The Da Capo Best Music Writing 2010
Similar are two juxtaposed treatments of hip hop at light-speed: Lola Ogunnaike's introduction the the Lil Wayne-generated phenom, Drake (current reigning king of hip hop) in "Drake: Rookie of the Year" published in The Vibe and Philip Mlynar's "50-Cent: One Dethrowned King Out to Reclaim His Crown" from Hip Hop Connection. Ogunnaike's article is a snapshot at the top, where Drake currently finds himself and Mlynar's illustrates just how fleeting fame becomes in the rap world as it was not so long ago that 50 Cent was king, with Kanye West and Lil Wayne kings leading up to Drake. Only Eminem seems resistant to this hyperspace evolution.
In the area of straight reportage, Eugene Holley, Jr.'s "One on One with Maria Schneider" from PMP: The Annual Magazine of the Philadelphia Music Project is a splendidly candid interview with one of the brightest minds in contemporary big band, where Schneider was not afraid to take on "Testosterone" big band theory in the face of her carefully crafted charts. Mark Swed's "Conducting 101" in Los Angeles Times captures conducting enfant terrible Gustavo Dudamel steering the Gothenburg Symphony through "this crazy opera," Verdi's Requiem on his way to his post at the Los Angeles Philharmonic. Alex Ross provides The New Yorker with "Marian Anderson: Voice of the Century," shining much deserved light on that voice.
Social commentary disguised as music writing provides for the most compelling writing in the collection. Michelle Tea's "The Gossip Take Paris," published in The Believer follows the fabulously fat and militantly gay Beth Ditto ("another feminist punker from Arkansas," how many are there?) on the streets of Paris. Tea's article is less about music than it is the Euro-cultural icon/anti-icon that Ditto represents in sophisticated Western Europe; her Horatio Alger-ness of Ditto sounding disingenuous.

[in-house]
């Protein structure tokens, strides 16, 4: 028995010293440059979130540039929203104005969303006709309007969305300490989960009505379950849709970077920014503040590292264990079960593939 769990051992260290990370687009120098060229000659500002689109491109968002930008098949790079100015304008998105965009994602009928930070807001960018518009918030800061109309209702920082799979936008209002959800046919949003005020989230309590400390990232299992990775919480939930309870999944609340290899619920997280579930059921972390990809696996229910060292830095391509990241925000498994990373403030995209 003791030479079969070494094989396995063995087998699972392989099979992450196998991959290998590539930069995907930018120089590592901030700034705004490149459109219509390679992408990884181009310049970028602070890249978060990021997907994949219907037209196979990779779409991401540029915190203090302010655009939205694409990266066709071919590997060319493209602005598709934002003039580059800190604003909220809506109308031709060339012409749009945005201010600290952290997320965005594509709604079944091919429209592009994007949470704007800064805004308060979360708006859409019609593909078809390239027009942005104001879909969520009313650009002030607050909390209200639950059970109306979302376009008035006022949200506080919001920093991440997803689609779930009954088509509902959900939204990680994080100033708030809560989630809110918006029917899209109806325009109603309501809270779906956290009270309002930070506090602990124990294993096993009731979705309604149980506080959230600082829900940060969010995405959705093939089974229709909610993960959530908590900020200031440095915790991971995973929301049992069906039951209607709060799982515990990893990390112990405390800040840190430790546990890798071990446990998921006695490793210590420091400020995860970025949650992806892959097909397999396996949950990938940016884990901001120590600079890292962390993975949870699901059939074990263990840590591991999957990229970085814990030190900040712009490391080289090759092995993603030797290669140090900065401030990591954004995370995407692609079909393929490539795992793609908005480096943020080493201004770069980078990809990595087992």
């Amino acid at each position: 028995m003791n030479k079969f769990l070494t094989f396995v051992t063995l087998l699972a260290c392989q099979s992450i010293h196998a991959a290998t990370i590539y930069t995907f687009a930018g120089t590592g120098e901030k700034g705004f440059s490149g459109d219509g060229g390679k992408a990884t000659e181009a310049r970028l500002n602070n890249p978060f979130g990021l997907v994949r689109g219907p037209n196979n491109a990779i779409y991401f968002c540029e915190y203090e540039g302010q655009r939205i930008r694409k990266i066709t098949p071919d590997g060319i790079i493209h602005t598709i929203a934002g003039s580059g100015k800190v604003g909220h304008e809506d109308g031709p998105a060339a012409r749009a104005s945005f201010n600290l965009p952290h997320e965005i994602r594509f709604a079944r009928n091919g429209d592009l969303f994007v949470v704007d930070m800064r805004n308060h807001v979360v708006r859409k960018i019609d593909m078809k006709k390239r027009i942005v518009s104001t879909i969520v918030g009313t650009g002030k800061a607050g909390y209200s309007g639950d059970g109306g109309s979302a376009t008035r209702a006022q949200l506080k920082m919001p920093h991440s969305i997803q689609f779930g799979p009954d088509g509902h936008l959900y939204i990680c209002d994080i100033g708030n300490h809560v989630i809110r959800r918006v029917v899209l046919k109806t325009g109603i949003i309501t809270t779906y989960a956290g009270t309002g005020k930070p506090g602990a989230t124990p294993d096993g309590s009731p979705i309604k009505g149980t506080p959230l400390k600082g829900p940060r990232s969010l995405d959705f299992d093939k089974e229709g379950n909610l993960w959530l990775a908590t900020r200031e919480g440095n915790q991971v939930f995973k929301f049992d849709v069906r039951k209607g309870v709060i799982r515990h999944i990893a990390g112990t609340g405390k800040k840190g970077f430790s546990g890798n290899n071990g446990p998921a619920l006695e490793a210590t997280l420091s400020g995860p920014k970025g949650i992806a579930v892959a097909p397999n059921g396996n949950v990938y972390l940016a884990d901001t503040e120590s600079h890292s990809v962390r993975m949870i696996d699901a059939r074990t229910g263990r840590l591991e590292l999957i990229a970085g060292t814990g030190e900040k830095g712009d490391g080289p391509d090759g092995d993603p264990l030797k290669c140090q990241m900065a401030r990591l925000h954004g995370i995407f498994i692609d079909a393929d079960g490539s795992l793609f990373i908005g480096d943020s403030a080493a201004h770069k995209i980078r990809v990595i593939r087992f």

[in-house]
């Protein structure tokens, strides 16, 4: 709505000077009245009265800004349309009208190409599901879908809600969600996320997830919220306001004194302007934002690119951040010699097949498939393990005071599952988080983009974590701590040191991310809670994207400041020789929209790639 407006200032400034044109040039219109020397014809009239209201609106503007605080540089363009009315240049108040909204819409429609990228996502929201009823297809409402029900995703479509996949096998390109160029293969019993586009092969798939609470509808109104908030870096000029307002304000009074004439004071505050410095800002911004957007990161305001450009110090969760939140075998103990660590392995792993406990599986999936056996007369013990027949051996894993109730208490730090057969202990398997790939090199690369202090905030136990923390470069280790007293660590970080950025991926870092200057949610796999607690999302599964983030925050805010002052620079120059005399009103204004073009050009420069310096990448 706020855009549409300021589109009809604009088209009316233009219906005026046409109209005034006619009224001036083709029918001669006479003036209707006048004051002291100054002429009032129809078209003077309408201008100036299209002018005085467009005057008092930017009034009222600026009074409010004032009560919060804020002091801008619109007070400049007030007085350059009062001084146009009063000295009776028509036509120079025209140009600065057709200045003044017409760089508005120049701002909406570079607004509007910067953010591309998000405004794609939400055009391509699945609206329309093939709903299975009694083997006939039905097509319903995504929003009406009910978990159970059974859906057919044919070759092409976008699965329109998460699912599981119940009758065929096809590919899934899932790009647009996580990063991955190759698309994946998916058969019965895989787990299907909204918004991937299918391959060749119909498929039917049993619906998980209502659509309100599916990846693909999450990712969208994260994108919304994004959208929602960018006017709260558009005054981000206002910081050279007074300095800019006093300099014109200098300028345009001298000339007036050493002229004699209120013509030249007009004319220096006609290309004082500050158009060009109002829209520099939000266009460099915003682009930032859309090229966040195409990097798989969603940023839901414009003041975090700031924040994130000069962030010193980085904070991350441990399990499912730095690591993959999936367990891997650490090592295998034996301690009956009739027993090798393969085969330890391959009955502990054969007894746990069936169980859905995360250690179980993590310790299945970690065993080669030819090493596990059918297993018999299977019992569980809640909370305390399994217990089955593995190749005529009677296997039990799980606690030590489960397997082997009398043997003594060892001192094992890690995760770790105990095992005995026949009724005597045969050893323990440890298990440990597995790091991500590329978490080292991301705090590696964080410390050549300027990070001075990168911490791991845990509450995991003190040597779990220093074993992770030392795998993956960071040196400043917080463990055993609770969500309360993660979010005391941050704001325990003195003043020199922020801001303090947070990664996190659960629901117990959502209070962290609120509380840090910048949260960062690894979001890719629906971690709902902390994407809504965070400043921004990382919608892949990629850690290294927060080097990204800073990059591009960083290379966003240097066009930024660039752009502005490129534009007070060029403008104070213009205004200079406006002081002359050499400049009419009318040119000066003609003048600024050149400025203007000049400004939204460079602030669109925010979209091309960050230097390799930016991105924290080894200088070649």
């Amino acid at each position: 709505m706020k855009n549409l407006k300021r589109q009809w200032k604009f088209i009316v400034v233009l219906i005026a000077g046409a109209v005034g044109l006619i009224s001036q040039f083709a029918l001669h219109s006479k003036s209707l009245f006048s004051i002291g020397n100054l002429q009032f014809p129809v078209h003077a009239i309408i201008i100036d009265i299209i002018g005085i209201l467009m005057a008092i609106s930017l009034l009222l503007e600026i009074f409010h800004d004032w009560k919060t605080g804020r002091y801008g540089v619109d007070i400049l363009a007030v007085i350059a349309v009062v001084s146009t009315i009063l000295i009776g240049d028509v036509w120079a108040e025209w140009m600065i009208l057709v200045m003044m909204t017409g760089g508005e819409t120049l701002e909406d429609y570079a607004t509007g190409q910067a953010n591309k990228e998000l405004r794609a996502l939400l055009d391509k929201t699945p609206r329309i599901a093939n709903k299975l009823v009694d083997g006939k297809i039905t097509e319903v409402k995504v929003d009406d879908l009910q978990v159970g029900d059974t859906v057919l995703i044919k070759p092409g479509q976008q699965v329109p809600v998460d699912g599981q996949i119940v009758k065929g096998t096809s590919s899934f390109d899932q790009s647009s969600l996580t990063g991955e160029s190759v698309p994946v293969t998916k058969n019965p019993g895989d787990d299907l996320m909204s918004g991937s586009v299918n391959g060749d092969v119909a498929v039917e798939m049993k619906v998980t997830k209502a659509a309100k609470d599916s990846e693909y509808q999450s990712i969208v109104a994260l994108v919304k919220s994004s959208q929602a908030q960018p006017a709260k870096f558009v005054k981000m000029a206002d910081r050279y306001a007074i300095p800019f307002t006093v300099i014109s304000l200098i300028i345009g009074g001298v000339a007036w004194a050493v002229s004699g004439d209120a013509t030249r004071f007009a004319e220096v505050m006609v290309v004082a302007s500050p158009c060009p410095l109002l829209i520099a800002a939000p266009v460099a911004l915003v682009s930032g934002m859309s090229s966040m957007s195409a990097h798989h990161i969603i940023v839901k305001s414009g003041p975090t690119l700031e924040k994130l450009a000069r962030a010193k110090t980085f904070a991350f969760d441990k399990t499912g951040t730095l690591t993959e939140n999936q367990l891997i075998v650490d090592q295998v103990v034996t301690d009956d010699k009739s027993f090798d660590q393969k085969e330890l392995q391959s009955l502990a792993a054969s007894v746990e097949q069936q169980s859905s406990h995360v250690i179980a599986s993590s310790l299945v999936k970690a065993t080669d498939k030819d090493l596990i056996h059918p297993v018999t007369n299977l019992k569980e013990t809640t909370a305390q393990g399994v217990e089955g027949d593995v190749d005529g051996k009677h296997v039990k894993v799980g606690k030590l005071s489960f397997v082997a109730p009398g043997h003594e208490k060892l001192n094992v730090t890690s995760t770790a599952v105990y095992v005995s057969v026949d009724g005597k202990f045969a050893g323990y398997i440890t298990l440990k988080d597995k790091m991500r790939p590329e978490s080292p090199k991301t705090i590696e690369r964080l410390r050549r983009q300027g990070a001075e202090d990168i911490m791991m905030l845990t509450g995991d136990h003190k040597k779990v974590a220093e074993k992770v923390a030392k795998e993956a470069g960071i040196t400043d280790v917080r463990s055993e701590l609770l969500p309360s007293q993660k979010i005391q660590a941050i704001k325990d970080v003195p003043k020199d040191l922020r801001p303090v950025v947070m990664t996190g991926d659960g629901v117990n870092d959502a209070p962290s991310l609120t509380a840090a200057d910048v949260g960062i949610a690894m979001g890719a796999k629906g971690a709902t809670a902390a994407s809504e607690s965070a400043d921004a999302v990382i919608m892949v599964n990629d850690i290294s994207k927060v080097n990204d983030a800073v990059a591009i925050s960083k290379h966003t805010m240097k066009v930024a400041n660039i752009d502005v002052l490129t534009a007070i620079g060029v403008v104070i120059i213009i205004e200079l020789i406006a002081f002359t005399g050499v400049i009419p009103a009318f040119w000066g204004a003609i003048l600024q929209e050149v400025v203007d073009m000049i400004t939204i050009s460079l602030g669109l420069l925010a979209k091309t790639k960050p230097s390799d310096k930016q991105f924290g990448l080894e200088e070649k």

Hua Hsu's "The End of White America" from The Atlantic is a dirt sandwich of an article that begins with the perfectly true supposition that we stand before post- white America and ends with "race as cultural fiction" clung to for a sense of place. In between is an absurd discussion of "Whiteness" cultural studies emerging in the academy, as if the first three-hundred years of higher education in America was not enough to define "Whiteness." Hsu quotes Temple University sociologist Matt Wray, who contends that his white students believe they are culture-less:
"White students are plagued by a racial-identity crisis: 'They don't care about socioeconomics; they care about culture. And to be white is to be culturally broke. The classic thing white students say when you ask them about who they are is, "I don't have a culture.' They might be privileged, they might be loaded socioeconomically, but they feel bankrupt when it comes to culture...They feel disadvantaged, and they feel marginalized. They don't have a culture that is cool or oppositional."
Grow up white, German-Catholic and in the American South and that statement seems derived more from the idleness of wealth and its contrived trappings and less from experiencing the culture on the ground.
Finally, Raquel Cepeda's "Another TKO: Teens Grapple with Rhianna vs. Chris Brown" in The Village Voice reveals a troubling future as junior high school girls side with Chris Brown in the couple's much publicized bout of domestic battery. The young critics reason that Rhianna was asking for the beating he gave her. That should keep gender-studies specialists busy into the next decade.
And all of this in the name of music.